Dave Guerin

Ta Rob, I understand that, but I still think the specific issues in 2011 would benefit from some deeper analysis. BTW the captcha system here really deters comments - it's almost illegible :)

by Rich on August 14, 2012

convincing voters they are flat out wrong

Or, convincing voters that a step change is needed and articulating a different vision.

It worked for Thatcher. And Lange. (and, a long time ago in countries far away, for FDR and Attlee).

It's strange that we're at a time of major economic crisis, but politics is still about tweaking and trimming. Maybe it'll change after the China Crash.

by Paul Williams on August 14, 2012
Paul Williams

The last strategy, of convincing voters they are flat out wrong, is a favorite among activists of all stripes, because it requires change by others but no compromise or change on their own part.

A point well made Rob. The battle between pragamtic policy making and the desire to convert others seems to trouble Labour more than it does National. Perhaps though this is just a function of timing and it was as challenging for National when in opposition as it is for Labour now?

by Jordan Carter on August 14, 2012
Jordan Carter

The concerns that people have expressed to me about the welfare anecdote is that instead of trying to reshape the argument about social welfare, it bought into conservative framing instead. I don't think that's what David was trying to do, but I can see how other people think that his words had that effect.

Labour needs to grow its electoral support. To me the interesting debate is about whether the best pitch is to the enrolled non vote, or current National voters -- or both, if there is no conflict.

by alexb on August 14, 2012

How exactly is a party, supposedly of the left working towards a more socialist state, going to excite potential activists simply by being not-quite-National?

by barry on August 14, 2012

It is all very well to say that Labour has to appeal to the centre, but the main thing is that hey have to be seen to stand for something.

If they are appealing to the same vote as National by saying the same things as National then they are not giving people reson to vote for them.  The "centre" is less fixed in its opinions than the fringes.  If someone stands up and says something that they might not agree with, but sounds as though they mean it they will be given a fair hearing.

It is clear that asset sales was not popular in the "centre" at last election,  however people still voted National because they believed that National was more sincere.  Labour can afford to be pro-beneficiary if they make people think that they believe it.  If it sound as thought they are just pandering to public opinion they will lose.

It seems that Labour is hoping to win by sailing under the radar until people get sick of National.  Who knows?  It worked for National in 2008.

by Rob Salmond on August 15, 2012
Rob Salmond

@alexb, barry: I think and hope you will find, come election time, that Labour has a platform that is not at all National-lite. Telling one story in a way that National might is not the same as adopting their platform wholesale.

by David Hall on August 16, 2012
David Hall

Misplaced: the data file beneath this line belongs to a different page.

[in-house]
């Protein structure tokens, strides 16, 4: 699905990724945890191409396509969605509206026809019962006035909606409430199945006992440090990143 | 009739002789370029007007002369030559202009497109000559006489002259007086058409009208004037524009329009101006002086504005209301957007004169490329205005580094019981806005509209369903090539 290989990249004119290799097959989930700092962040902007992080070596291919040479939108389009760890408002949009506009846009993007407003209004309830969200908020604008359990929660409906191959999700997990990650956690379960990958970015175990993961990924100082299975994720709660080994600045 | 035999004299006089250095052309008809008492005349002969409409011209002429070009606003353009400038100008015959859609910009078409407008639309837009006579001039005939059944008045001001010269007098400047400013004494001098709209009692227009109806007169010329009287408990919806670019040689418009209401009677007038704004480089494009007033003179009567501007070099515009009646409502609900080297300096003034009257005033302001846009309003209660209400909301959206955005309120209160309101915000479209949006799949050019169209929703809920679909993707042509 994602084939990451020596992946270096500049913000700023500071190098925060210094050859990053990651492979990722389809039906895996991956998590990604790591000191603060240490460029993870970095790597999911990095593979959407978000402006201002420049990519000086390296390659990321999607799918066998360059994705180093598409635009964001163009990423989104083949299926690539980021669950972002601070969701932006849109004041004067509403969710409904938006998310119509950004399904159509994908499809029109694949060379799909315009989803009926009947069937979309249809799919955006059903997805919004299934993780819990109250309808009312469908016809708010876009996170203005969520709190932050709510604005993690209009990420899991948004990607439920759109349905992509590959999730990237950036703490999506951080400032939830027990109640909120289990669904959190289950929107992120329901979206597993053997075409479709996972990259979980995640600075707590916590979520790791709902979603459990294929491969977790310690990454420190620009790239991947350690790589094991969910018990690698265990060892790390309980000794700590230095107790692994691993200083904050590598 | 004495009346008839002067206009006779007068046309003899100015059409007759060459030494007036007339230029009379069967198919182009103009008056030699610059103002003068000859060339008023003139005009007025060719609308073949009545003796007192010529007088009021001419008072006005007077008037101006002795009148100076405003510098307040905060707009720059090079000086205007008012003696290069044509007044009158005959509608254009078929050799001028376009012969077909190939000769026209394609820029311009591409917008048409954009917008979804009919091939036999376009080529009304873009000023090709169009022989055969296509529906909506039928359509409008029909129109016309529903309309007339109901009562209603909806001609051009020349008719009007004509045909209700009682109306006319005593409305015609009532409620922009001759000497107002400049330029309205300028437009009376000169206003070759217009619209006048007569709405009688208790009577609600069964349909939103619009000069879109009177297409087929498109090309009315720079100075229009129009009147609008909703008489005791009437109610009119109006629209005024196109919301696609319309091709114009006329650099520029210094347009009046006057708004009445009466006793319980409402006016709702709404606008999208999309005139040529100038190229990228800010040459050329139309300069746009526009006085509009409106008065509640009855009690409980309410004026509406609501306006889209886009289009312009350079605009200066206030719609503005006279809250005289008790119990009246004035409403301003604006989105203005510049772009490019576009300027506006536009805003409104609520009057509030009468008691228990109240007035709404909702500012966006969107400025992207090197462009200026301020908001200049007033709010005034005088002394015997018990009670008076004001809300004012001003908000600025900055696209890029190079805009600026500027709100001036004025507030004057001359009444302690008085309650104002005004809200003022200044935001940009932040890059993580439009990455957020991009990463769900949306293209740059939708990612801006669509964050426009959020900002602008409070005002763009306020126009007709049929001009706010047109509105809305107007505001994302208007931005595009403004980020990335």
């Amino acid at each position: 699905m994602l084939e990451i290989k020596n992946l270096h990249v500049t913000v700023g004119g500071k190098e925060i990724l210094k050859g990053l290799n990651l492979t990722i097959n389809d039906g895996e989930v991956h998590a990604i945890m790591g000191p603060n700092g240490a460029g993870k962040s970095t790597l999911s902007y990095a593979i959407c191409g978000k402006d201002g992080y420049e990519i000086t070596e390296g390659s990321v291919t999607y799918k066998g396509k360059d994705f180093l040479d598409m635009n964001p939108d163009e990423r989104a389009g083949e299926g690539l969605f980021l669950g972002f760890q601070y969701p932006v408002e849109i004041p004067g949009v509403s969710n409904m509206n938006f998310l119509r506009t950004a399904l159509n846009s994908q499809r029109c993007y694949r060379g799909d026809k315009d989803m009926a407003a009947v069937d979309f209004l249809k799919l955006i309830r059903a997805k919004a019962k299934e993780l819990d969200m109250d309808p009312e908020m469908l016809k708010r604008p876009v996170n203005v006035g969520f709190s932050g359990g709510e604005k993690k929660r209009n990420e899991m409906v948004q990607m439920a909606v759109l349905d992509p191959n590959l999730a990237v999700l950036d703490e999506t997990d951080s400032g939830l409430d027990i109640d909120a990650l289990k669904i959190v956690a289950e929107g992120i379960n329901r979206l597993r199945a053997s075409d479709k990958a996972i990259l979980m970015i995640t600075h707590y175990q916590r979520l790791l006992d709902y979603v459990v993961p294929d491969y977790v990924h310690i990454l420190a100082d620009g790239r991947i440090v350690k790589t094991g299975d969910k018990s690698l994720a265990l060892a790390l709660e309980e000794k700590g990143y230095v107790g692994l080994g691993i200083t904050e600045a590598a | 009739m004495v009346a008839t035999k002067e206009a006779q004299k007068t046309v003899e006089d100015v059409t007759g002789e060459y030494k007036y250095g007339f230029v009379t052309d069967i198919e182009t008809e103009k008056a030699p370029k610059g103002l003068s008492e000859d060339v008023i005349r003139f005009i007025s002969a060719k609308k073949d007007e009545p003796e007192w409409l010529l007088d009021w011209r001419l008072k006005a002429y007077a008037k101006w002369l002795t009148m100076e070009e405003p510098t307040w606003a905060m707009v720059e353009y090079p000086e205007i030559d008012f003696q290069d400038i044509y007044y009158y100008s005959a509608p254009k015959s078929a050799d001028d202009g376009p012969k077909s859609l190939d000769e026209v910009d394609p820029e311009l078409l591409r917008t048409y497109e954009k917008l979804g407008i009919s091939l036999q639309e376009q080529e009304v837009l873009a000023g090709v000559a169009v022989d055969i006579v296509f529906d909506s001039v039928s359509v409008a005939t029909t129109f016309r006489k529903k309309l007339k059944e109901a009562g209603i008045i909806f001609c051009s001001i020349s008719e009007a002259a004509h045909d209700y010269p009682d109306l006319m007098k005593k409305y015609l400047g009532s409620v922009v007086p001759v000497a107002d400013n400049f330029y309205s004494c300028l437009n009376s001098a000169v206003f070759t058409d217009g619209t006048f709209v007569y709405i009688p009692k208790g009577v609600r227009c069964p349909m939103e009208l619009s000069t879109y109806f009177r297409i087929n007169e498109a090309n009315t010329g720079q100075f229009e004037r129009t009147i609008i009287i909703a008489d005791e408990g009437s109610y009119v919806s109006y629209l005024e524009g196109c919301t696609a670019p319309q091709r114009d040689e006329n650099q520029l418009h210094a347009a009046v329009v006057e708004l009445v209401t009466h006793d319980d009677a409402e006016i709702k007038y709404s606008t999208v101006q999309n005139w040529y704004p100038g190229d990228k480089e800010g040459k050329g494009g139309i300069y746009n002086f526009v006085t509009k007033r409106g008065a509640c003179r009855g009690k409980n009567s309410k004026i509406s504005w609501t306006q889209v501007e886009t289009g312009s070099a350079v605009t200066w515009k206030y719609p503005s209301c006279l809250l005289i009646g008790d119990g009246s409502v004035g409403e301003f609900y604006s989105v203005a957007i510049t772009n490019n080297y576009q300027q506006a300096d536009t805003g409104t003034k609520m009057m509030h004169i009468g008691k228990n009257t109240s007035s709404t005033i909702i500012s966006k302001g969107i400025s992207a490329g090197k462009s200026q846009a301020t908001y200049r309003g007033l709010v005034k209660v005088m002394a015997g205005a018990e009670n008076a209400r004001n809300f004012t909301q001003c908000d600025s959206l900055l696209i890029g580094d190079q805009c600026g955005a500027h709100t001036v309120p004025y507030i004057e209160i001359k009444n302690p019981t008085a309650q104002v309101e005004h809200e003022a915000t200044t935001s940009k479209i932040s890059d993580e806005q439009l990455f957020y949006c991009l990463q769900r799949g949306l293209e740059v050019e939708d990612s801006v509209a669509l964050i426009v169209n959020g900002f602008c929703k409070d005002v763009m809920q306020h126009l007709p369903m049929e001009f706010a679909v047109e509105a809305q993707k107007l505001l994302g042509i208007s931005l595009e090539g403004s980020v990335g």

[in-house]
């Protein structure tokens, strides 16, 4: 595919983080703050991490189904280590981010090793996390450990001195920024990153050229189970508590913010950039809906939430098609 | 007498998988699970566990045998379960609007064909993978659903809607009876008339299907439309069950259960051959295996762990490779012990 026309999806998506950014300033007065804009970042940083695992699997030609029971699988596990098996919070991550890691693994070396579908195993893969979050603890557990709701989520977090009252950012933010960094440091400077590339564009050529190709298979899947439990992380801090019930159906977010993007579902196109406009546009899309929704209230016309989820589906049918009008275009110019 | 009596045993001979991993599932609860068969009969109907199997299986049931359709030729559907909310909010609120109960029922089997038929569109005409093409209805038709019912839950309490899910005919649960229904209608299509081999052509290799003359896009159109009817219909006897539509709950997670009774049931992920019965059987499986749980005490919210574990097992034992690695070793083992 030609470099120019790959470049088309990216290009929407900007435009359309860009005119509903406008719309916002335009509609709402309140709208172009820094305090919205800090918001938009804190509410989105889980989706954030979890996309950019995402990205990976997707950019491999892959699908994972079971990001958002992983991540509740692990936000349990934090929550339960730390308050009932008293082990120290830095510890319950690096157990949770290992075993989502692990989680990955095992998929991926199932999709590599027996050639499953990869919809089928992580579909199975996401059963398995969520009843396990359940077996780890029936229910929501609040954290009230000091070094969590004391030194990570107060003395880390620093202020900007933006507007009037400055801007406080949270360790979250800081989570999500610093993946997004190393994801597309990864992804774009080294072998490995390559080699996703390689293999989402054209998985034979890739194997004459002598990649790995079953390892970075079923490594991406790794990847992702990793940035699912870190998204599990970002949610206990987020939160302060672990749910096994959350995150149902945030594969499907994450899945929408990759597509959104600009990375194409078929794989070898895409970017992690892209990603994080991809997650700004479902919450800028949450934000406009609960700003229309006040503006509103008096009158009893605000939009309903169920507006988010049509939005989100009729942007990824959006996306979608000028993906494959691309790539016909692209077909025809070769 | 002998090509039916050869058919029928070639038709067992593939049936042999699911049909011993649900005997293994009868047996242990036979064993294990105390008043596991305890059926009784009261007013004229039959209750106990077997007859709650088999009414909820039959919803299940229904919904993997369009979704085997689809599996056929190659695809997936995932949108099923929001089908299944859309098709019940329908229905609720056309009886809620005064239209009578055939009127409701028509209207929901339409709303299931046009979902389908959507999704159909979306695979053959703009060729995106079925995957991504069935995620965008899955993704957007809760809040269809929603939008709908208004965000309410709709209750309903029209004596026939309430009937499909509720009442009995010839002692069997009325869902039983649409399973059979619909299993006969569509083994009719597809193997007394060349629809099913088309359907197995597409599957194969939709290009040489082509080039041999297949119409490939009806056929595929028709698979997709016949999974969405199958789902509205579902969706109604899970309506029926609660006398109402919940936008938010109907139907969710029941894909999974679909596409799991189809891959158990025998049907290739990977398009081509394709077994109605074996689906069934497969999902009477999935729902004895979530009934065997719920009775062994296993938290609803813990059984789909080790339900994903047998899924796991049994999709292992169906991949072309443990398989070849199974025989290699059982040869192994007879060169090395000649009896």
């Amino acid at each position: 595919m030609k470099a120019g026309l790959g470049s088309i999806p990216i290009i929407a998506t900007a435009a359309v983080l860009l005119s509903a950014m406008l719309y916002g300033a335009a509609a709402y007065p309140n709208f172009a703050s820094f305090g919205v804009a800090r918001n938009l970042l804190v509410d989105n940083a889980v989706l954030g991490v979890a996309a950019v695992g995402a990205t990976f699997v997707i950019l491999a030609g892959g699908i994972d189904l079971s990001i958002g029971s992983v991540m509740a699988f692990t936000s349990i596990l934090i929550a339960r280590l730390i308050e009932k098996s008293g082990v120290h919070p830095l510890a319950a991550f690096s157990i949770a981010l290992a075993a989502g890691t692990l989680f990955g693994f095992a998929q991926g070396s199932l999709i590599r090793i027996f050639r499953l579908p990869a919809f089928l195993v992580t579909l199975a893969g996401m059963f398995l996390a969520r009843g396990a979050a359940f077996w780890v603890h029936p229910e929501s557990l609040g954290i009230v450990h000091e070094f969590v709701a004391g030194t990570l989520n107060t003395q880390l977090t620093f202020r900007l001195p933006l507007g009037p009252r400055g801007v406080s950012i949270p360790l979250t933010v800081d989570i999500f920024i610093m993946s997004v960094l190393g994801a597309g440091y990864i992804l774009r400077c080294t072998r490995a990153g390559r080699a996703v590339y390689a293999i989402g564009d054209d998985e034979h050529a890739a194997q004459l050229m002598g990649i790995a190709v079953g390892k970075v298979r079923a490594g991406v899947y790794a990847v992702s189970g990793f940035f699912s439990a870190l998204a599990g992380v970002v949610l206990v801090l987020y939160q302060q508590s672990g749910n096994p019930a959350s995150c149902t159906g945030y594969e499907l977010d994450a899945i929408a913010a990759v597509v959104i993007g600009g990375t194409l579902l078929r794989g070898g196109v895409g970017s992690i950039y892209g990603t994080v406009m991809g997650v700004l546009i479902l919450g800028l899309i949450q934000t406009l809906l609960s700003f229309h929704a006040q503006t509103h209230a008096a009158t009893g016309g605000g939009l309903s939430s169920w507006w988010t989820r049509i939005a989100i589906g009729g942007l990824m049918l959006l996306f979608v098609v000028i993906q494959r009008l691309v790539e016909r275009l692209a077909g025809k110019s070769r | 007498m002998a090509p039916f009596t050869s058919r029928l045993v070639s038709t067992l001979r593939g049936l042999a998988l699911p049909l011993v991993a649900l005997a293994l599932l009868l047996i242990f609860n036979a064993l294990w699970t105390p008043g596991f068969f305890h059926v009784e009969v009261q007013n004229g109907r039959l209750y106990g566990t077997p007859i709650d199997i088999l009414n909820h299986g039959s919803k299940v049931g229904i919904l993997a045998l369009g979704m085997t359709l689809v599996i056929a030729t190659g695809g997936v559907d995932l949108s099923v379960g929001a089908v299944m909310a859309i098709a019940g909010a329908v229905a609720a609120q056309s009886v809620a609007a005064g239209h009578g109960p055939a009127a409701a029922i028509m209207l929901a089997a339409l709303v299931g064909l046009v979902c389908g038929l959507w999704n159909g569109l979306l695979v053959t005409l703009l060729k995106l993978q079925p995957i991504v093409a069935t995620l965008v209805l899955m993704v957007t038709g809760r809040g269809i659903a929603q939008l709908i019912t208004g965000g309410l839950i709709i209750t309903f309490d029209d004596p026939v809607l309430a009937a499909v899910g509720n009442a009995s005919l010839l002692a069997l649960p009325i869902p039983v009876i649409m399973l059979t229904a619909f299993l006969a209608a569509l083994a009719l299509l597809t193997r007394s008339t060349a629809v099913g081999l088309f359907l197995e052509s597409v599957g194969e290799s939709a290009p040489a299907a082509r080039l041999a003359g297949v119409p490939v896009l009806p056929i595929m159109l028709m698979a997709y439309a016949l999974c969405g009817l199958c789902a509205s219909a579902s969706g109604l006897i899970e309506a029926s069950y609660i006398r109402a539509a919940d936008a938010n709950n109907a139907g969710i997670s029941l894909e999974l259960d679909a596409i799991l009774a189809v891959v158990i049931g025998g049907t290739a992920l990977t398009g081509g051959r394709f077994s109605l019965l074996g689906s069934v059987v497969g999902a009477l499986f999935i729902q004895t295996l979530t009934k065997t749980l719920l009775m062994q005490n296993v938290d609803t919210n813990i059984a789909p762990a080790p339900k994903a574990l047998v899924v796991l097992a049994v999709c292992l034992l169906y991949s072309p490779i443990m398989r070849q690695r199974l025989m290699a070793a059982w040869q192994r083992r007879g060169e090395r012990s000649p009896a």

"Ideology in New Zealand is a bell curve, and a steep one at that."

I worry about equating ideology with peoples' self-identification as Left, Right or somewhere in between. If you were to ask this clump of centrists about their specific policy beliefs on a range of issues, I imagine that their answers would vary radically. Because reducing a multi-dimensional construct like political identity to a two-dimensional dyad invites people to 'average out' their specific opinions, to define themselves as fuzzy grey centrists, even though there might be very little interpersonal agreement. A social democrat, who interpreted (0) Left with communism, might put themselves somewhere near the middle, because they recognize a role for the market in actualizing left-wing outcomes. So might a religious conservative, because they recognize a role for the state in preserving tradition, and thereby do not identify as (10) Right. Also, a card-carrying libertarian who believed in free market ideals on the one hand, and socially liberal ideals on the other, might average out their preferences and put themselves squarely in the middle. It doesn't help that what people mean or understand by Left and Right in terms of policy issues is controversial now and changes over time. Look at immigration in terms of left-right politics over the past century. The Third Way politics of the present is another phase...

I recognize that the left-right spectrum has a vague reliability as a construct for political identity, but ideology is too rich a concept to reduce to rightness vs leftness. The idea of "centrist voters" masks the possibility for enormous diversity of opinion. One line of inquiry is this: If we (safely) assume the centrist clump all have an aversion to the dole-bludger (real or mythological), then do all centrists worried about free-riding also overlap on other issues and, more importantly, do they all worry about free-riding with the same intensity relative to other issues? Do all centrists think the free-rider issue is more important than, say, the white collar criminal? or the foreign land-owner? or gay marriage? It's one thing to observe that all centrists disapprove of free riders when asked that question in isolation, but how many would prioritize welfare reform over and above other issues of the day?

by Kate Archer on August 16, 2012
Kate Archer

I am quite disappointed to read your comment about the beneficiary painting their roof. I thought you were more principled tHan to use this kind of story as a political positioning tool.  Iwas tutored by you in pols and just thought you seemed more genuine than to defend the use such of such a shallow dog whistle.

I do suggest that Shearer was wrong on the facts, he didn't know the facts! 

Jordan is nice to give the benefit of the doubt to Shearer but your spin and that of Josie's really shows it was a calculated attempt to reposition Labour on welfare by playing into a public view of beneficiaries as bludgers.  I am a bit sad about it to be honest.